The off-season rain of Hurricane Hilary on August 20 gave a rare opportunity for both warm-season and cool-season weeds to germinate at the same time. I thought I would take advantage by photographing the young seedlings as they came up.

I chose to post here only the weeds that I see most commonly in other yards as well. My aim is to help you identify them when they are small and easy to pull or hoe, and so you can distinguish them from seedlings that you desire, such as vegetables or wildflowers.

Warm-season weeds:


Spotted spurge, or Chamaesyce maculata, has milky sap if you break its stem.

Young spurge.
Big old spurge, now with many seeds.
Spurge has a single deep root, and pulling that up is the easiest way to remove a plant that got away from you while young.

More on spurge here.


Purslane, or Portulaca oleracea, has succulent leaves and some people eat it.

Newly sprouted purslane.
A blanket of older purslane.

But purslane seeds and spreads so much in Southern California that it can be annoying. Even so, it is otherwise harmless compared to other weeds.

More on purslane here.

Cool-season weeds:


Some of the many grasses that grow through the winter in Southern California have dangerous seeds that poke into your socks or your dog’s nose.

The grasses look so soft and innocent at first.
But later they produce seeds, some of which are barbed like this one.


Filaree is another winter weed that is pleasant except for its seed.

Young filaree is lacy and pretty. Its flowers are also good pollen sources for bees.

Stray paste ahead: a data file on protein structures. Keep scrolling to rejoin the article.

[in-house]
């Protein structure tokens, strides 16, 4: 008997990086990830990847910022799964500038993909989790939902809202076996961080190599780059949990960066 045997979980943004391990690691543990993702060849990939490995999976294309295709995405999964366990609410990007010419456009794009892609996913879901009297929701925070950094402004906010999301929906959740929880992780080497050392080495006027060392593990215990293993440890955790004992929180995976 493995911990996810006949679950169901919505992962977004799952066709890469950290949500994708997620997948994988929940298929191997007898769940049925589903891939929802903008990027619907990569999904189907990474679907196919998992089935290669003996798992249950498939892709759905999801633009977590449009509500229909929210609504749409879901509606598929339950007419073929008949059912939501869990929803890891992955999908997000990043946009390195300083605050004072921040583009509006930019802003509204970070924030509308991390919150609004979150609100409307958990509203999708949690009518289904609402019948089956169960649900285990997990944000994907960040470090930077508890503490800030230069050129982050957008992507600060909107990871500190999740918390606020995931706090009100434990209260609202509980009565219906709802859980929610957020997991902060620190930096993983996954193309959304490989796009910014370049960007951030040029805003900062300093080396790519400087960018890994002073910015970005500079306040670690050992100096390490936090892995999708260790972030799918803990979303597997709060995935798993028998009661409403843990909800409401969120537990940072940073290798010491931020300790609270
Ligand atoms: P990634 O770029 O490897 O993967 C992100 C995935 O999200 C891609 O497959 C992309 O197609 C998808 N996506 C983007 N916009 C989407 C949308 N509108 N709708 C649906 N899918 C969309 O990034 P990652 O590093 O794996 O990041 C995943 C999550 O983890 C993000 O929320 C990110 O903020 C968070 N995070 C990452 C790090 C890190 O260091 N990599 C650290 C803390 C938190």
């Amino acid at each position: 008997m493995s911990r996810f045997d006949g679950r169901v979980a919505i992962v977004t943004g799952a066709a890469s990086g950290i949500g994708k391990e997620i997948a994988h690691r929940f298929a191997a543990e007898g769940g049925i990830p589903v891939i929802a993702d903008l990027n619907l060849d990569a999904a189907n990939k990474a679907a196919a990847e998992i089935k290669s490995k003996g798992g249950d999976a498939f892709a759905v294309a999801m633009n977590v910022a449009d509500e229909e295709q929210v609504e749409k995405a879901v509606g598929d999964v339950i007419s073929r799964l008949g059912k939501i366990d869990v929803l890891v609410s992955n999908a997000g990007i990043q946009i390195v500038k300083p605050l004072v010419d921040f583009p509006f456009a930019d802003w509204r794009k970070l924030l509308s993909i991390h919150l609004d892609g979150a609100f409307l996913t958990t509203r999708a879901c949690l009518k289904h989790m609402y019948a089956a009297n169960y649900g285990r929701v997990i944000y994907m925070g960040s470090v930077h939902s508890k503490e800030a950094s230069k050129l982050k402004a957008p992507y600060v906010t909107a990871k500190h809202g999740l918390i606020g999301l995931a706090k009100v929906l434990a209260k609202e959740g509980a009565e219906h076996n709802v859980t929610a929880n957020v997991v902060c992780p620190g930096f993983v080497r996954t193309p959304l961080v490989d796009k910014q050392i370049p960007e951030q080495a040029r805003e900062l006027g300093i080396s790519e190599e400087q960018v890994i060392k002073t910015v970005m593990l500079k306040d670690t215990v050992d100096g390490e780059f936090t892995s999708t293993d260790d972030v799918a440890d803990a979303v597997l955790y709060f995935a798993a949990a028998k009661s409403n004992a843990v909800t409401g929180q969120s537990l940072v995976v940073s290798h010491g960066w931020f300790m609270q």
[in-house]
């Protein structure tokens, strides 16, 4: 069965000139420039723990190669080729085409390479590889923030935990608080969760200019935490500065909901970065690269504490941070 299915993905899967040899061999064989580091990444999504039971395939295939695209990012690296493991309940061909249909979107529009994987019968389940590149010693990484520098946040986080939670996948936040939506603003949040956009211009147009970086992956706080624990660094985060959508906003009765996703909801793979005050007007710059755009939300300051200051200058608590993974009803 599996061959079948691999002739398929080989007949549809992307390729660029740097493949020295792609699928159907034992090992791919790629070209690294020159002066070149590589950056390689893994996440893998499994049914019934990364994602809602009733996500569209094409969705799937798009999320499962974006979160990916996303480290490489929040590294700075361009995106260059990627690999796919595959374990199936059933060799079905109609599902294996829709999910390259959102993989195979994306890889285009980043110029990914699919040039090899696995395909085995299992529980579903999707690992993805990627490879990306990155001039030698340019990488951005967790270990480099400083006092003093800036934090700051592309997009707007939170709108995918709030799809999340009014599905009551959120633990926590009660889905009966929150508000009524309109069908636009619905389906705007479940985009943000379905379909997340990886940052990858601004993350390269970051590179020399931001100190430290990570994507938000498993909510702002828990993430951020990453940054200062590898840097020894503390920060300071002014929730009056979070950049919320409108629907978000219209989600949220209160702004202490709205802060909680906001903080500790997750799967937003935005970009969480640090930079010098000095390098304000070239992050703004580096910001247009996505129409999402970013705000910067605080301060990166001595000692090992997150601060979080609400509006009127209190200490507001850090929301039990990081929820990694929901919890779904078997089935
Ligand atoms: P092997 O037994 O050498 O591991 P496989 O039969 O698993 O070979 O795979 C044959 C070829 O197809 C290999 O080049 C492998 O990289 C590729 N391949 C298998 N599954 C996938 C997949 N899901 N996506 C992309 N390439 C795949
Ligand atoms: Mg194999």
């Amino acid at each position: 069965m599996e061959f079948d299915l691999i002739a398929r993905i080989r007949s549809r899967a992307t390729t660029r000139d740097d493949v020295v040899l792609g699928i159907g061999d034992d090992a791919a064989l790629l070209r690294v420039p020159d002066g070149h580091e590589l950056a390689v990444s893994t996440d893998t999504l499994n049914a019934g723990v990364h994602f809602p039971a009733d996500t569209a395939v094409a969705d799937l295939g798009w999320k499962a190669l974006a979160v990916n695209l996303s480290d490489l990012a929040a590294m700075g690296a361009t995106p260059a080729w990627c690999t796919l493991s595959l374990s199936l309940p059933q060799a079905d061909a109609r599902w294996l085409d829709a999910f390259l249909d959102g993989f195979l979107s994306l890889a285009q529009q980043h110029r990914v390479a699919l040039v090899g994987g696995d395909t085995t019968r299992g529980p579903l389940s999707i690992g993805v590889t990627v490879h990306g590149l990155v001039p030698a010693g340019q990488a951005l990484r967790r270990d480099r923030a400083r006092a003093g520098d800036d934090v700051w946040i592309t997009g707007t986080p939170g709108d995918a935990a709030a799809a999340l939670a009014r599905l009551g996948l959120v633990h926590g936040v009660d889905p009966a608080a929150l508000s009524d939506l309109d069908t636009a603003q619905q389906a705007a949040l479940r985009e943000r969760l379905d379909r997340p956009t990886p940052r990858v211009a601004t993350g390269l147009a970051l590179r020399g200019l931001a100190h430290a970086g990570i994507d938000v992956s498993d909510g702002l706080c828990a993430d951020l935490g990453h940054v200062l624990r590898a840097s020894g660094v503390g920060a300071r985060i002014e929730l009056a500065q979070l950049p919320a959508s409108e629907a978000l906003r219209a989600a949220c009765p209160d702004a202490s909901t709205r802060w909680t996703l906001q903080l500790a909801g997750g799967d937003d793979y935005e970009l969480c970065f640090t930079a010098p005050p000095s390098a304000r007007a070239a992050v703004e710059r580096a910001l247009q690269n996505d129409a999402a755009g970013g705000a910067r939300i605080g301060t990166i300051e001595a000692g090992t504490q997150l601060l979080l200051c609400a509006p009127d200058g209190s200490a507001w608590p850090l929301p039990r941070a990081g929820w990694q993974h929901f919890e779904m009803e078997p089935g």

But filaree seeds are sharp and corkscrewed. (That’s my cat’s paw. She was curious about what I was photographing.)

There are different types of filarees (Erodium species), but they all act the same.

More on filarees here.


Bees visit thistle flowers too, and chickens enjoy eating their leaves. Yet some types are spiny and hard to garden around.

Thistle seedling with cotyledons and first true leaf.
Older thistle.

Here’s more on just one type of the many thistles.


Mallow, or Malva parviflora, is also known as cheeseweed because it makes seeds that look like wheels of cheese. This plant has a tap root as strong as a rope! So it’s best dealt with when young.

Note the heart-shaped leaf: that is the first leaf you see when mallow sprouts. (Photo at top of post shows mallow just sprouted.)
A whole lot of young mallow plants.

More on mallow here.

I’m sure you have plenty of other weeds in your garden, as do I, but let’s stop there.

What? You want more on weeds? Check out these posts:

How to outsmart garden weeds

Before killing it, name that weed

Removing bermuda grass

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